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View Diary: Daily Kos Elections Weekly Open Thread: Saturday Edition (521 comments)

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  •  Again (0+ / 0-)

    I don't think that whether people move to or from Puerto Rico should or will be an issue in regard to statehood. Maybe it is for some Puerto Ricans, but it won't be to the Congress.

    Formerly Pan on Swing State Project

    by MichaelNY on Sun Nov 11, 2012 at 02:53:38 AM PST

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    •  Again (0+ / 0-)

      You misunderstand me.

      I'm not saying that this is something that is an issue (in the sense of the word that you're using) in statehood. By which it is meant that it could cause problems in gaining statehood, or that it will prevent statehood, or any other factor of that nature.

      I'm meaning it in the sense that the emigration from Puerto Rico is an argument FOR statehood because it will help (but not solve) to restore a healthy population balance to the island.

      22 Burkean Post Modern Gay Democrat; NM-2 (Raised), TX-20 (B.A. & M.A. in Political Science), TX-17 (Home); Intern w/ Gallego for Congress; Office Personnel at CCA.

      by wwmiv on Sun Nov 11, 2012 at 03:06:51 AM PST

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      •  You think I don't understand you (3+ / 0-)

        but I do. I just disagree that anything about migration is an argument for statehood that Congress will or even should be interested in.

        To me, the only arguments are about whether a clear majority of Puerto Ricans want Puerto Rico to become a state, and whether it would be a viable state. There will be debate about the co-official status of the Spanish language, but that should be a settled issue, in view of the longtime membership of New Mexico in the Union.

        I think the referendum is a legitimate statement of Puerto Rican popular opinion, so I support Puerto Rican statehood.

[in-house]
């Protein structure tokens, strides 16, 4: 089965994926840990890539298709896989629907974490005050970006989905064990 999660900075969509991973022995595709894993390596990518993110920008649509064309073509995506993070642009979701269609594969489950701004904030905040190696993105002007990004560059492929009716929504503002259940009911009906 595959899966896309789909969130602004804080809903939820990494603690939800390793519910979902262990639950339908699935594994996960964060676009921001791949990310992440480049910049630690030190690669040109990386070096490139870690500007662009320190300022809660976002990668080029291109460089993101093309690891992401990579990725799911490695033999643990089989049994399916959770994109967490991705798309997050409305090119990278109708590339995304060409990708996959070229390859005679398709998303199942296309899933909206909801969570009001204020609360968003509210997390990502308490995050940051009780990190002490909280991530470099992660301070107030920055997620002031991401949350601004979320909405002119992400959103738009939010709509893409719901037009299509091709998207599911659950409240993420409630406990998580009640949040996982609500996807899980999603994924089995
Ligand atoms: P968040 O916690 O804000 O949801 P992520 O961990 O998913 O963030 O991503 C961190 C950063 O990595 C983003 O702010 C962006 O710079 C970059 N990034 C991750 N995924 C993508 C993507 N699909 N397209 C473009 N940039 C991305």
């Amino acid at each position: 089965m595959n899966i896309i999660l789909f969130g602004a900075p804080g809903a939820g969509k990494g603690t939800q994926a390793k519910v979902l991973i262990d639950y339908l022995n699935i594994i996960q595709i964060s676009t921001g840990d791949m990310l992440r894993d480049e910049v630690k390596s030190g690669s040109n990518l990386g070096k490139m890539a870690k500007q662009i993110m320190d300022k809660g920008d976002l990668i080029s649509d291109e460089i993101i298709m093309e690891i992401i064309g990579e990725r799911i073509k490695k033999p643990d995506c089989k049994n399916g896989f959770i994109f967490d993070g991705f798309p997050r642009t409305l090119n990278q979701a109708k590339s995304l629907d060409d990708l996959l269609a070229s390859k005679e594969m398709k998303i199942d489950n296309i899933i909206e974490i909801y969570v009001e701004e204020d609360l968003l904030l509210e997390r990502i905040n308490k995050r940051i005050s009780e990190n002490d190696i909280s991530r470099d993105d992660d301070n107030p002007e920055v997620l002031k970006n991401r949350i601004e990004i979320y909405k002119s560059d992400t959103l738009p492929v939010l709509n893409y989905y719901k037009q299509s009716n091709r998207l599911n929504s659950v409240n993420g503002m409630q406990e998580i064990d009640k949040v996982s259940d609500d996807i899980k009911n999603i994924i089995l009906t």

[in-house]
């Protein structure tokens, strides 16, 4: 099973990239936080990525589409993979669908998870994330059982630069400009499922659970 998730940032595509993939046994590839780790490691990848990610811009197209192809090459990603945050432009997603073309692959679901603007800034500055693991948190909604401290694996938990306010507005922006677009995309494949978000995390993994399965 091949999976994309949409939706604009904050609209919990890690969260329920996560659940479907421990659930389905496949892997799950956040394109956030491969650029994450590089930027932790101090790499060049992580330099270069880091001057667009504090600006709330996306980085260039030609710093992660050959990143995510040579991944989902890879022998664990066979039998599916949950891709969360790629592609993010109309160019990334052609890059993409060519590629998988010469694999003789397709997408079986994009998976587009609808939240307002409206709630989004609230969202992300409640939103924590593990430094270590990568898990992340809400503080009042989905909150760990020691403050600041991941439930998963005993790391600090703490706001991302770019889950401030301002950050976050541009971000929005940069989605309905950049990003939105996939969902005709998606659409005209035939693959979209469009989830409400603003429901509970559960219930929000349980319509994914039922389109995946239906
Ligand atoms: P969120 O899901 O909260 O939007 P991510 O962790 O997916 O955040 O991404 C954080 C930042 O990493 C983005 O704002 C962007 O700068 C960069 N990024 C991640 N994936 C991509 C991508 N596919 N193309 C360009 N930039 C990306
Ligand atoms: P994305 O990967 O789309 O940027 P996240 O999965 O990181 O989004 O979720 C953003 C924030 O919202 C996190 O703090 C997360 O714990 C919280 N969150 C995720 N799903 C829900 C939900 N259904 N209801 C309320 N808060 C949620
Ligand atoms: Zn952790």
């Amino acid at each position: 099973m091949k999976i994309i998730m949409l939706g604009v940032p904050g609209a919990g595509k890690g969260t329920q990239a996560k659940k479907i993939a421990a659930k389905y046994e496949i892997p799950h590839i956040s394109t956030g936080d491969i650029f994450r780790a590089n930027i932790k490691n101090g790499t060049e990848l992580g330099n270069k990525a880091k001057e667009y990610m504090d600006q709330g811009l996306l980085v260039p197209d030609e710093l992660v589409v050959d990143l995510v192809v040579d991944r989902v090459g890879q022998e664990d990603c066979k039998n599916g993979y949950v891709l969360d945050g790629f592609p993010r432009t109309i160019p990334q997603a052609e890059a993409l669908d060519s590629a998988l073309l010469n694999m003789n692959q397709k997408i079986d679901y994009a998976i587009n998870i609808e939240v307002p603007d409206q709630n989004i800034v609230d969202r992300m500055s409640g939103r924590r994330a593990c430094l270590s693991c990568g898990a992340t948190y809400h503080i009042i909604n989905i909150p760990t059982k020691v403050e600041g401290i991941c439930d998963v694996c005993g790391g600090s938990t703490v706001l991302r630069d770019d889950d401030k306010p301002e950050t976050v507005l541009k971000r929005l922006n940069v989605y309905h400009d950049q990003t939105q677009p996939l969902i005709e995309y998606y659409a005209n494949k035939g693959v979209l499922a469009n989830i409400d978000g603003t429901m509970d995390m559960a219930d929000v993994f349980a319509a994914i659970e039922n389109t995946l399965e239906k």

Formerly Pan on Swing State Project

        by MichaelNY on Sun Nov 11, 2012 at 04:37:15 AM PST

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    •  Actually I disagree w/you Michael in that... (7+ / 0-)

      ...I think Congress, if it debates statehood, likely will consider and openly debate that very thing among a million other things.

      There's no way a statehood discussion happens in our real-life politics without ad naseum discussions of what impact it would have on both Puerto Rico and the rest of the United States.

      I look at it very narrowly, politically, in terms of more Democratic House seats and two more Democratic Senators, which are reasons I think that eventually would assert themselves in making it very difficult to get GOP support for statehood.

      But economic arguments will be big in the discussion and probably drown out political arguments.  And I think getting Congress to approve statehood will be an uphill climb, not unlike how Marylanders, Democrats and Republicans alike, really don't want the District of Columbia absorbed back into Maryland.

      One thing about Puerto Rico, in a lot of ways it's the developing world, not like Western society at all.  Things like continuous electrical power service and other public services are spotty and uneven to a degree that would shock and enrage us if we had to suffer it in any of the 50 states or D.C.  This is going to get raised and discussed as an obstacle, making people fear Puerto Rico somehow would drag us down as much as statehood would help them or us.

      This is not a reflection of my own views, but where I think the national conversation is likely to go.

      I really hope we make Puerto Rico a state.  That Hawaii is a state does, I think, make it easier, since it shows we can culturally integrate a culturally and geographically very different place.

      44, male, Indian-American, married and proud father of a girl and 2 boys, Democrat, VA-10

      by DCCyclone on Sun Nov 11, 2012 at 08:12:21 AM PST

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